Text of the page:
Student Bibliographies

An Amy Beach Bibliography

Amy Marcy Cheney Beach (Mrs. H.H.A. Beach) is considered to be the first great woman composer of America. She wrote 80 numbered compositions, both large and small, and over 150 songs. She achieved success independently of her gender and became an outspoken advocate for excellence in composing and performing. Her works were rarely performed for many years, but a resurgence of interest in her music began at the end of the twentieth century. This is evident in the number of scholarly dissertations written on Amy Beach in recent years, as well as recent recordings and important articles in music journals.

This bibliography consists of annotated citations of books, journal articles, doctoral dissertations, anthologies, discographies and other reference sources, both online and in print. All entries except one have been verified with the actual printed material, or, in the case of some dissertations, by viewing an online full text PDF file. An extensive list of Amy Beach’s works is located in The New Grove Dictionary of Music and Musicians, 2nd edition. It will be noted that there are a number of articles in pedagogy based journals, such as The Etude, Musical Quarterly and American Music Teacher. This perhaps because Amy Beach, being a woman, may have been stereotyped as a composer of piano teaching pieces. Also a number of citations are focused on gender issues. The encouraging thing is the quantity of scholarly research that has surfaced recently, which examines Amy Beach and her compositions in a more unbiased fashion. We are indebted to Adrienne Fried Block, Judith Tick and other musicologists for their fresh perspectives on the music of Amy Beach, especially her larger works. There is much work yet to be done. Compositions for which there is insufficient or non-existent research include the Mass in E flat, op. 5; Festival Jubilate, op. 17; Canticle of the Sun, op. 123: the opera Cabildo, and other works. Perhaps research on these compositions is being undertaken at this moment. My hope is that this bibliography will be an aid to continued scholarship on the life and works of Amy Beach. – Esther Megargel

Click here to view the bibliography

A Bibliography on the ars subtilior

During the 14th century, a new style of polyphony developed in France. This new style, called ars nova, was characterized by a new system of rhythmic notation allowing the use of duple and triple division of note values, as well as complex syncopation. Around 1370, several composers in Avignon and southern France moved away from the style of the ars nova motet to develop a highly refined and intricate style distinguished by extremely complex rhythmic notation. The new trend soon spread into northern Italy, northern Spain, and as far as Cyprus. In his Tractatus cantus mensurabilis, Philippus de Caserta, one of the composers of the ars nova period, described that later style as an artem magis subtiliter, or a “more subtle art.” Musicologist Ursula Günther was the first, in 1950, to use the term ars subtilior to refer that complex musical style, which is the term widely used by musicologists today.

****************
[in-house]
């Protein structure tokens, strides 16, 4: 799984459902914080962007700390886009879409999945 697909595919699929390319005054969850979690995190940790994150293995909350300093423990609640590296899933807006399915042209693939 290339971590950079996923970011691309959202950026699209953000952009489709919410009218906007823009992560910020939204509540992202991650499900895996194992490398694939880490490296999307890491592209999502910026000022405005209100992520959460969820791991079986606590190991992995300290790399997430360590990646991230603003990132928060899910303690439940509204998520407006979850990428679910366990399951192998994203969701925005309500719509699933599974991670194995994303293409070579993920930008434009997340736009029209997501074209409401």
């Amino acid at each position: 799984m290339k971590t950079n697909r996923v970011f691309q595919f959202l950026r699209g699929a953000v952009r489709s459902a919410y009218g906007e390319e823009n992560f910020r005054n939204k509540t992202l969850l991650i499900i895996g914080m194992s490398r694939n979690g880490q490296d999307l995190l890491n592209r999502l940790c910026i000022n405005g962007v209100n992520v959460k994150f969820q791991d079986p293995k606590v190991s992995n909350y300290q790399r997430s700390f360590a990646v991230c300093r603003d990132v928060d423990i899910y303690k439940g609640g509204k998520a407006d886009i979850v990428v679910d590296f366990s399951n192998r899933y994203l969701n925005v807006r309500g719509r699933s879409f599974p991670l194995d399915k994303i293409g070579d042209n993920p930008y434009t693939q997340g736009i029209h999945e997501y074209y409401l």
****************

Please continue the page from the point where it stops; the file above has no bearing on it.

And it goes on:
Musicologists predating Ursula Günther used different terms to refer to the ars subtilior. Musicologist Willi Apel, for instance, talks about “mannered notation,” or “manneristic style.” Other authors just mention the extreme complexity of the “late ars nova,” with no specific reference to either “manneristic style” or ars subtilior. Once I had identified all sources directly related to the terms ars subtilior or “manneristic style,” I directed my research toward the main primary sources for the ars subtilior: the Chantilly and Modena manuscripts, as well as the Torino manuscript. I also searched sources on Philippus da Caserta, Johannes Ciconia, Matteo da Perugia, Solage, and other composers directly associated with the ars subtilior.

Most of the sources I found are grounded in historical research (they focus primarily on manuscripts and other primary sources). Other sources adopted a more analytical approach, with emphasis on the tonal language and formal organization of ars subtilior works.

– Clémence Destribois – (Click HERE to view the bibliography)